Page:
Updated: Jun 19
Often, people ask about family members or other loved ones who are unable to care for themselves because of disease, age, or disability. Some people need a support person to manage their health care and medications, housing, or other personal concerns.
Guardianship is a legal process that gives a person or entity the legal authority to make decisions on behalf of another person who is unable to make decisions for themselves. Under the law, this can be due to a variety of reasons, such as mental illness, intellectual disability, or physical disability.
Guardianships and conservatorships are typically established by a court. The guardian has the legal authority to make decisions about the ward's finances, property, and personal care.
There are two main types care relationships:
Guardianship: This type of Order gives the guardian the authority to make decisions about the ward's personal care, such as where they live, what they eat, and what they do.
Conservatorship: This type of Order gives the guardian the authority to make decisions about the ward's finances, such as managing their bank accounts, paying their bills, and investing their money.
Guardianships can be either temporary or permanent. Temporary guardianships are typically used when the ward is unable to make decisions for themselves for a short period of time, such as during a medical crisis. (This might be useful where a person is unable to communicate for a long period of time and no Durable Medical Power of Attorney was in place.) Permanent guardianships are typically used when the ward is unable to make decisions for themselves for a long period of time, such as due to a mental illness or intellectual disability.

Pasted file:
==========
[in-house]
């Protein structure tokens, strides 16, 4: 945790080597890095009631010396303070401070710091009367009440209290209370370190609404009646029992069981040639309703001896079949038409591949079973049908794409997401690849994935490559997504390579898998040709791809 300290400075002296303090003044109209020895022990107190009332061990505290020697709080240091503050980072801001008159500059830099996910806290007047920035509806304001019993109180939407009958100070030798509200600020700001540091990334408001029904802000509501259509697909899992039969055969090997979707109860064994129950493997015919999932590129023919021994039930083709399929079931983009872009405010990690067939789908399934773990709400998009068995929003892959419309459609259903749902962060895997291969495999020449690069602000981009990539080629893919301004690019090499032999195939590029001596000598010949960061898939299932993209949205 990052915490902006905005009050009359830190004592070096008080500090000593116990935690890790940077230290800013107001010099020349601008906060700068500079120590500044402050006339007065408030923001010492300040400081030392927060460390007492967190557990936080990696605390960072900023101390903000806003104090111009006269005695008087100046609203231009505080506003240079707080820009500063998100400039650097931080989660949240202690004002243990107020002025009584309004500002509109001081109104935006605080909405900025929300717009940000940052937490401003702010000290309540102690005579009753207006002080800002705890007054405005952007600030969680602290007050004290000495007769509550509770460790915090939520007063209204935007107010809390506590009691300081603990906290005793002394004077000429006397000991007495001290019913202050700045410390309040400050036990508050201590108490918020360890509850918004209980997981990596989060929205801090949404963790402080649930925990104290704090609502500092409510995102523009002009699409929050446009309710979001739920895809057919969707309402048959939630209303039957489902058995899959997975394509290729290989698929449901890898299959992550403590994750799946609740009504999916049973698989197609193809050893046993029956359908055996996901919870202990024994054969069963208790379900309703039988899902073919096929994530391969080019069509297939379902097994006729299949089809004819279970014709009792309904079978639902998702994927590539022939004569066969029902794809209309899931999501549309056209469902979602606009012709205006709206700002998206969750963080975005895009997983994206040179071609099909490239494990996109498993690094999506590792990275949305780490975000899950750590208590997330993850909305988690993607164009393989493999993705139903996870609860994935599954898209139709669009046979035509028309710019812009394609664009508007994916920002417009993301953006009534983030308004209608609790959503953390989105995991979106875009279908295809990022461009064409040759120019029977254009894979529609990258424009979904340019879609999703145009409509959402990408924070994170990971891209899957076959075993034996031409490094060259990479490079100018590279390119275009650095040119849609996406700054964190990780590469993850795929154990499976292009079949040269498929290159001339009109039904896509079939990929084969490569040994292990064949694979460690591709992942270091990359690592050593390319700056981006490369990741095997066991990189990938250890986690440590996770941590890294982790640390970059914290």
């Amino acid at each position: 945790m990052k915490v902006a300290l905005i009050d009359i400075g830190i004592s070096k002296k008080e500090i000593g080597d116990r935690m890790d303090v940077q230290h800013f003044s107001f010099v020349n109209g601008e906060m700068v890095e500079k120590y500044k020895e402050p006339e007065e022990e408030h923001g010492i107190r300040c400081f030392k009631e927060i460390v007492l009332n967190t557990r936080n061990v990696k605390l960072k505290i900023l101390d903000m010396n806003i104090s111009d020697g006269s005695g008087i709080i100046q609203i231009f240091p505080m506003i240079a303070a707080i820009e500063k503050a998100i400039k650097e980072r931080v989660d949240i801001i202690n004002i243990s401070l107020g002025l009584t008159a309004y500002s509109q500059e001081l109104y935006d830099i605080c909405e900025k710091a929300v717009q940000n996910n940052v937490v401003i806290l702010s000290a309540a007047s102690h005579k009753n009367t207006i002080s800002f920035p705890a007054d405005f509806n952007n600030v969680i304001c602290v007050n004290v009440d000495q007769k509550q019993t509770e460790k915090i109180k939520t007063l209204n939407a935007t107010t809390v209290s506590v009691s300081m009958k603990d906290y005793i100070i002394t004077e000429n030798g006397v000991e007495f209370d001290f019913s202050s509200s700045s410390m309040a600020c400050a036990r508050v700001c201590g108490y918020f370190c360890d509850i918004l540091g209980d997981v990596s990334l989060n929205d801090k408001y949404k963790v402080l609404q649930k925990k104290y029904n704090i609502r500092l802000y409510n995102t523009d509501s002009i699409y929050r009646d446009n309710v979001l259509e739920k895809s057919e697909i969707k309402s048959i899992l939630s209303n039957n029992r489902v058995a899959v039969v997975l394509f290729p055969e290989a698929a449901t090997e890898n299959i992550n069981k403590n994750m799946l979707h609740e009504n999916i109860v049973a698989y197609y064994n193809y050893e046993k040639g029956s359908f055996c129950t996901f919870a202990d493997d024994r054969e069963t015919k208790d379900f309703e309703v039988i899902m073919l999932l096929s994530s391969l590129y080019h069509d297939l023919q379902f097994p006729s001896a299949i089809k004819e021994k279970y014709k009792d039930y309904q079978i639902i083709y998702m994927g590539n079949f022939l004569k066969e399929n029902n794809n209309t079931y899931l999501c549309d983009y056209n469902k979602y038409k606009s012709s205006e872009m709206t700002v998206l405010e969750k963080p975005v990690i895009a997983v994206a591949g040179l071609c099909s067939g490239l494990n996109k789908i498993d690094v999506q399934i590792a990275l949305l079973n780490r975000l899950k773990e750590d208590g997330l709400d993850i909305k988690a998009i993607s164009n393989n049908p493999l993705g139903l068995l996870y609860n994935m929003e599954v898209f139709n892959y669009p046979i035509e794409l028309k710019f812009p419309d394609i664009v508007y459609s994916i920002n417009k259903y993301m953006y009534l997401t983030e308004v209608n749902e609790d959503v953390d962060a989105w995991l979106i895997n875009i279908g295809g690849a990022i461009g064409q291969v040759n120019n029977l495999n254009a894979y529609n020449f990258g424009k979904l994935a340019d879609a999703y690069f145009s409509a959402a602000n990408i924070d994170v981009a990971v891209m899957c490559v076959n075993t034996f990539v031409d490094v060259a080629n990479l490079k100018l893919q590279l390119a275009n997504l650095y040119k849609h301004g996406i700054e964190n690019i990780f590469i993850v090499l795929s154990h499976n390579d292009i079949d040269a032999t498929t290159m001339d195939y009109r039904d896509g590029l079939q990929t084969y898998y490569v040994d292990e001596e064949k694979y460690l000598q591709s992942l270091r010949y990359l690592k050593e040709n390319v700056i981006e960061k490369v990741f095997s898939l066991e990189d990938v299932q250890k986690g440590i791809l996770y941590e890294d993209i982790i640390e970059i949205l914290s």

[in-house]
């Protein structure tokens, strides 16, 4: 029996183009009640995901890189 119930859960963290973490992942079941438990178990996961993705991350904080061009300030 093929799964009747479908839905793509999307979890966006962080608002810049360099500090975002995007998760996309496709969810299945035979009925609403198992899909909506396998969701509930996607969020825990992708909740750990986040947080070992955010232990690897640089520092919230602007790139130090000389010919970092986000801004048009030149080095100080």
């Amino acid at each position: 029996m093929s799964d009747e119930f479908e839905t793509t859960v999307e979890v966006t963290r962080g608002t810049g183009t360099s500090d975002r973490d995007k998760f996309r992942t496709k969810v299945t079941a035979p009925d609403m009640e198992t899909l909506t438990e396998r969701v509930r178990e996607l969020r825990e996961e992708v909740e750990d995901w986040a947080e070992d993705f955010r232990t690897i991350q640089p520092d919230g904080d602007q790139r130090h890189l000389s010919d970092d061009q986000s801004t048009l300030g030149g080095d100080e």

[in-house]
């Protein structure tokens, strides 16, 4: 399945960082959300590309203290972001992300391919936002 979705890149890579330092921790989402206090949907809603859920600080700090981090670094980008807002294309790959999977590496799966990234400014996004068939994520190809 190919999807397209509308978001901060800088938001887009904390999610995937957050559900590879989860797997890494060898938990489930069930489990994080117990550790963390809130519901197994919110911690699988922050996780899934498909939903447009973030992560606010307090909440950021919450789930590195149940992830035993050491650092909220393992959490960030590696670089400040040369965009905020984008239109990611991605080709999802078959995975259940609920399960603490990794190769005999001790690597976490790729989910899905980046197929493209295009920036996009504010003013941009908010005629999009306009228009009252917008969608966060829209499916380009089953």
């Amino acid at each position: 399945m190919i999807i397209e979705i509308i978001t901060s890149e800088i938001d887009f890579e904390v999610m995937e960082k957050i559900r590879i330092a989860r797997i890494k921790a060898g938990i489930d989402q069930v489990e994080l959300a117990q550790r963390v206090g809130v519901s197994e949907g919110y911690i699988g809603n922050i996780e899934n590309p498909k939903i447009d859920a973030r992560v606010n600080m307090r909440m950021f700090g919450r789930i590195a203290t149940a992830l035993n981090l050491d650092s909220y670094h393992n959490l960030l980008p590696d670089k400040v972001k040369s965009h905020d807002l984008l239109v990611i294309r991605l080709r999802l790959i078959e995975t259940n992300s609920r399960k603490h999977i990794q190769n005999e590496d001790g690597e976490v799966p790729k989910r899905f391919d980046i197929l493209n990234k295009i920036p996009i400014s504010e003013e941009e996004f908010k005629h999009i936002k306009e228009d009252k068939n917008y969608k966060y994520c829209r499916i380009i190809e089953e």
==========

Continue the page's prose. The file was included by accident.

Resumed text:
If you are considering guardianship, there are a few things you should do:
Talk to an attorney to learn more about the process and to see if guardianship is the right option for you.
Talk to the ward to find out what they want and to make sure that they understand what guardianship means.
Talk to the ward's healthcare providers to find out whether they support it.
Talk to the ward's family and friends to get their input.
Guardianship is a serious decision, but it can be a helpful way to make sure that the ward receives the care they need. A guardian or conservator must complete an informational program and swear to a court that they will carry out certain tasks, such as yearly reporting of the ward's personal or financial condition. This is not a process to undertake lightly; however, it can resolve a number of issues for the right client.
Please reach out if this sounds like something you want to consider.
This post was created with the assistance of Bard, an AI solution from Google.